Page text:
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Dutch politician faces charges over anti-Islam film

  • Story Highlights
  • Wilders' film features caricature of Prophet Mohammed
  • Movie drew complaints from EU and Organization of the Islamic Conference
  • Wilders not expected to face arrest before trial
  • An outspoken critic of Islam, Wilders has called it a threat to the world
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AMSTERDAM, Netherlands (CNN) -- Dutch authorities will file charges against a lawmaker for inciting religious hatred in speeches and a film he made about Islam last year, an Amsterdam district prosecutor told CNN Wednesday.

Geert Wilders is a member of parliament for the right-wing Party for Freedom.

Geert Wilders is a member of parliament for the right-wing Party for Freedom.

Prosecutors had originally decided not to press charges against Geert Wilders, 43, a member of parliament for the right-wing Party for Freedom.

"We thought a conviction would not be possible," prosecutor Otto Van Der Bijl told CNN. But nine people filed complaints with the Court of Appeal, he said. The court found there was a "reasonable suspicion that Mr. Wilders is guilty of the charges and the prosecution should in fact proceed."

Wilders blasted the court decision as "an all-out assault on freedom of speech," in a statement posted on his party's Web site.

"Apparently this is the Netherlands today. If you speak out you might be prosecuted. To participate in public debate has become a dangerous activity," he said in the statement, which also called for donations to the party to help him fight the charges in court.

The charges stem partly from a 15-minute film Wilders released online last March, "Fitna," which features disturbing images of terrorist acts superimposed over verses from the Quran to paint Islam as a threat to Western society.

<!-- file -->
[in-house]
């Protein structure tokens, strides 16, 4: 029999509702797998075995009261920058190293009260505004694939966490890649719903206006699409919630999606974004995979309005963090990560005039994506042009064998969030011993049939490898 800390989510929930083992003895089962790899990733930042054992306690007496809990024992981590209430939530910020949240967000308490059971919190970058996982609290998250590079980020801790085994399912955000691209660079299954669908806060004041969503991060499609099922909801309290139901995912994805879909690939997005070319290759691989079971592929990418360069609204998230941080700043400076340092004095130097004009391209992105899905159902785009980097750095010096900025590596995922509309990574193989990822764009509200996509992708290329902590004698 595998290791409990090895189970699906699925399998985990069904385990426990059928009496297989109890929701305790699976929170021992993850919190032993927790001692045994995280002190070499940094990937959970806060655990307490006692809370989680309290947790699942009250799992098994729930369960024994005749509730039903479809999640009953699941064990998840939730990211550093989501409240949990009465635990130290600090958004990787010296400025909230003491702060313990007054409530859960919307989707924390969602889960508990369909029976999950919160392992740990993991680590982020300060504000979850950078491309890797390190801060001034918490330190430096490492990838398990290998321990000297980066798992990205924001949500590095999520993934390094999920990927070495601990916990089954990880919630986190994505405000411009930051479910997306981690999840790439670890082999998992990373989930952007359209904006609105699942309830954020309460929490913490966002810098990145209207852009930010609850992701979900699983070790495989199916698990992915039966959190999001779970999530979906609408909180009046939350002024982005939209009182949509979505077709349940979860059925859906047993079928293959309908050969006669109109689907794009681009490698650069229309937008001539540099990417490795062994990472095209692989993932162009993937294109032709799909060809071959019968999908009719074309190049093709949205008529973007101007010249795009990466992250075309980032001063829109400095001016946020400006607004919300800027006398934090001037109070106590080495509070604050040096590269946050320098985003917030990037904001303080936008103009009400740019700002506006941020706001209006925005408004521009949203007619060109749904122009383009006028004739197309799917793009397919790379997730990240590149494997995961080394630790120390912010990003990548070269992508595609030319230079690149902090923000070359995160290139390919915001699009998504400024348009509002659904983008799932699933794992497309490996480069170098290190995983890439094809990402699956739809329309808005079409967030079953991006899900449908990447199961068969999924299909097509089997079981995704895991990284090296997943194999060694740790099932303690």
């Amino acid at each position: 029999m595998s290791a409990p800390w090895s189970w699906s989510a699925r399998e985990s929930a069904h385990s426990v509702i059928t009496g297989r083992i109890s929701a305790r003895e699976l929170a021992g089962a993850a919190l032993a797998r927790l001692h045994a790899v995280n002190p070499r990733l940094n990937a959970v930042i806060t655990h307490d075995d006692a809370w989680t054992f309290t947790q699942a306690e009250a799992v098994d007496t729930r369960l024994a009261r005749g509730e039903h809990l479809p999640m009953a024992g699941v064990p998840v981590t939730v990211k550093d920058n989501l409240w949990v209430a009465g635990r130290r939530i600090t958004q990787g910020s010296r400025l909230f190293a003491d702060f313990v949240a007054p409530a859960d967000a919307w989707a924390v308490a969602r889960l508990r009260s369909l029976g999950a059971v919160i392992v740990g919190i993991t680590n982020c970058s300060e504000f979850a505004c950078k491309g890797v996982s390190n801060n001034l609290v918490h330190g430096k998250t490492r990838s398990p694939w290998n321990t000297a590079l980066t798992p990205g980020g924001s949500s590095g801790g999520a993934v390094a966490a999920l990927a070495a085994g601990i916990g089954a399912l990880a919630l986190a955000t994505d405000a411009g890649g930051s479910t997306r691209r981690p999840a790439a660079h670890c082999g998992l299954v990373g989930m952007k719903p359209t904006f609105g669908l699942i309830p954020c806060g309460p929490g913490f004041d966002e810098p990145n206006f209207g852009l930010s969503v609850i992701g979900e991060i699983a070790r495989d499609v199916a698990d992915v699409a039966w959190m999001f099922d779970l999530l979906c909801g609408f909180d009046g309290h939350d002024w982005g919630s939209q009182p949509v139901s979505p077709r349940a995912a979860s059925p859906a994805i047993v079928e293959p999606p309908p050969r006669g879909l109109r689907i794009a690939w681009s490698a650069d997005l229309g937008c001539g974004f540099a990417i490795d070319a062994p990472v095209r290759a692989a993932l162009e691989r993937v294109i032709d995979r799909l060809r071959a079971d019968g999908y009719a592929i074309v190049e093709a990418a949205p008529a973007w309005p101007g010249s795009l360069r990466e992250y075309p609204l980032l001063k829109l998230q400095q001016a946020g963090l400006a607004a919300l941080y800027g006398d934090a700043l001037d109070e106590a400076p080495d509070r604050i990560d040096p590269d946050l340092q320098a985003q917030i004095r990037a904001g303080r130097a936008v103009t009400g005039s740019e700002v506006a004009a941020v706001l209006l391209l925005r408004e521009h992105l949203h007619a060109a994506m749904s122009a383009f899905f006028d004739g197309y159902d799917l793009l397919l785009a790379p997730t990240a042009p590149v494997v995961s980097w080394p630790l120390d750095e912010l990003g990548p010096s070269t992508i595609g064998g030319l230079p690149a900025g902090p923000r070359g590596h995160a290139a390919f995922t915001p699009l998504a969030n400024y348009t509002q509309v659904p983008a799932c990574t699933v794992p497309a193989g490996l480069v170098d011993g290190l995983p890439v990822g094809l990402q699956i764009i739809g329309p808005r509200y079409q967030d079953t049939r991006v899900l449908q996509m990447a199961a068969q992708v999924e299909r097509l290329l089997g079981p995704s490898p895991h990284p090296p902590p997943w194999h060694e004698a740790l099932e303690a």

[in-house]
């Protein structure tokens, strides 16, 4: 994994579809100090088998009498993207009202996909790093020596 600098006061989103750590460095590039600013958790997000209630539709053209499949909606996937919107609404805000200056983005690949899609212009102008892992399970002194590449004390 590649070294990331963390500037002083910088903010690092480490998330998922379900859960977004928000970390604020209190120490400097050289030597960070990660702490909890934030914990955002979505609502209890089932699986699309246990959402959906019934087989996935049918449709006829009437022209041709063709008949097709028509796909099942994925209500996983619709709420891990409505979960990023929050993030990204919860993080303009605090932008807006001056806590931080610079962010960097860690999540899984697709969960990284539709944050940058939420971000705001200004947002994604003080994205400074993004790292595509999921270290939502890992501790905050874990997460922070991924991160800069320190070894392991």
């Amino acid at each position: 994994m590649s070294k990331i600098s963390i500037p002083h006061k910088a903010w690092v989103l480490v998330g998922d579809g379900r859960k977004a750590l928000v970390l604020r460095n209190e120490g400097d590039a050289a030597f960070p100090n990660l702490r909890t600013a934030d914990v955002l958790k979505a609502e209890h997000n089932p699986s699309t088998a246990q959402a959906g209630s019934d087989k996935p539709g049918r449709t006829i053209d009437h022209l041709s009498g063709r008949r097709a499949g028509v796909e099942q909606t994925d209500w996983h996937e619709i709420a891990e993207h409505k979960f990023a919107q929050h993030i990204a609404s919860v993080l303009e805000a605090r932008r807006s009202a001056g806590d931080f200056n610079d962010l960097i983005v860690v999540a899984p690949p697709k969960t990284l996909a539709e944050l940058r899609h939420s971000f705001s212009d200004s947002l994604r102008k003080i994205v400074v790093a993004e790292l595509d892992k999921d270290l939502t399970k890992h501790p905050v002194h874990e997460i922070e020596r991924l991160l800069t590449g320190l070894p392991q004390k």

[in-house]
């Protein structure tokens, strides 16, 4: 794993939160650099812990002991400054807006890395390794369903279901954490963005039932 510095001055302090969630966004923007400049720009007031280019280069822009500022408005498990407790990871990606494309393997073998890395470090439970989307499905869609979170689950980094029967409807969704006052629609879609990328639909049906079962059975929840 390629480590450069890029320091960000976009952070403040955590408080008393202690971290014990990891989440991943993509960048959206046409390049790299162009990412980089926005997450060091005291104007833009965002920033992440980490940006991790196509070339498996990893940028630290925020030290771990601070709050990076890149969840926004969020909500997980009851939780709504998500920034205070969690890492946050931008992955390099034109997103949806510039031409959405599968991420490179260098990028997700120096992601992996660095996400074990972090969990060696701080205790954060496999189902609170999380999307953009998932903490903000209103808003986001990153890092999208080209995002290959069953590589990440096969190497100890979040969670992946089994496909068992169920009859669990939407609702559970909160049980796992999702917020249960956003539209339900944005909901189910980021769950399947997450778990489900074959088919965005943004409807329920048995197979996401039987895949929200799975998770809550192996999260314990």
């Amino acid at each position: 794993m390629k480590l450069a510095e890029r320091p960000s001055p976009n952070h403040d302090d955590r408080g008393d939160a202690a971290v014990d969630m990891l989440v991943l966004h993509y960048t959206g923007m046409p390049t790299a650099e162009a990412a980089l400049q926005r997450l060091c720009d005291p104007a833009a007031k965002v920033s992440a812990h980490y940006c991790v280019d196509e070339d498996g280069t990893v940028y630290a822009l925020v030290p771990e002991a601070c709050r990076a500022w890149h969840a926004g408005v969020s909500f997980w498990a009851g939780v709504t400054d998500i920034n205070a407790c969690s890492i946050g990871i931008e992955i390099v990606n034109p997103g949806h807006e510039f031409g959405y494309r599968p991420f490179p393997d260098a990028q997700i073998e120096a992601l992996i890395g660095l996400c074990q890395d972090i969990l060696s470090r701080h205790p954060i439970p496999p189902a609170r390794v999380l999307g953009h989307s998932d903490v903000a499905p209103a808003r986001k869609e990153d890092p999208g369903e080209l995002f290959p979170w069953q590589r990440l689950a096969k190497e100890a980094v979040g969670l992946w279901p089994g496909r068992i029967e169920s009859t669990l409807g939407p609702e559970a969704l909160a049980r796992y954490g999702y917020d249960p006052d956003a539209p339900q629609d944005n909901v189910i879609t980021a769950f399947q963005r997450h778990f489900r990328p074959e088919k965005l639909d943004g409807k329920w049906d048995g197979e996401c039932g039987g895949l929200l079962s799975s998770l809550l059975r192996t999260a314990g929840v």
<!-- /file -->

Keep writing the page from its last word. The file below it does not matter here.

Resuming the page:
The movie drew complaints from the European Union and the Organization of the Islamic Conference, as well as concern from the United States, which warned it could spark riots.

The film opens with a controversial caricature of the Prophet Mohammed wearing a turban shaped like a bomb, followed by translated portions of Islam's holy book, the Quran. The passages are interspersed with graphic images of the September 11, 2001, terrorist attacks against the United States juxtaposed with audio from 9-1-1 calls made by the victims trapped inside the World Trade Center in New York.

The video includes images of other terror attacks; bloodied victims; beheadings of hostages; executions of women in hijab, the traditional full-body covering; and footage, with subtitles, of Islamic leaders preaching inflammatory sermons against Jews and Christians.

The film concludes with scrolling messages reading in part: "The government insists that you respect Islam, but Islam has no respect for you" and "In 1945, Nazism was defeated in Europe. In 1989, communism was defeated in Europe. Now the Islamic ideology has to be defeated."

Wilders has been outspoken in his criticism of Islam and called the religion a threat to the world.

"It's not a provocation, but the harsh reality and a political conclusion," Wilders said of the film when it was released last year.

The title "Fitna," is Arabic for "strife" or "conflict" of the type that occurs within families or any other homogenous group.

In deciding that Wilders should face charges, the Court of Appeal did not rule on the lawmaker's guilt or innocence, prosecutor Van Der Bijl said.

"The prosecutor's office is now working on an indictment," he said, adding that it could take months to complete.

Van Der Bijl said he did not expect Wilders to be arrested before he comes to trial.

The charges are "insulting groups of people" and "inciting hatred against people of a certain faith," related to his film and speeches, the prosecutor said.

Five years ago, Dutch director Theo van Gogh was stabbed to death by a member of a radical Islamic group after his short film "Submission" used verses from the Koran written on women's bodies to criticize the treatment of women in Islamic cultures.

His co-producer on the project, Somali-born former Dutch lawmaker Ayaan Hirsi Ali, lived under government protection for several years after van Gogh's killing. She now lives in the United States.

-- CNN's Ben Blake in London contributed to this report.

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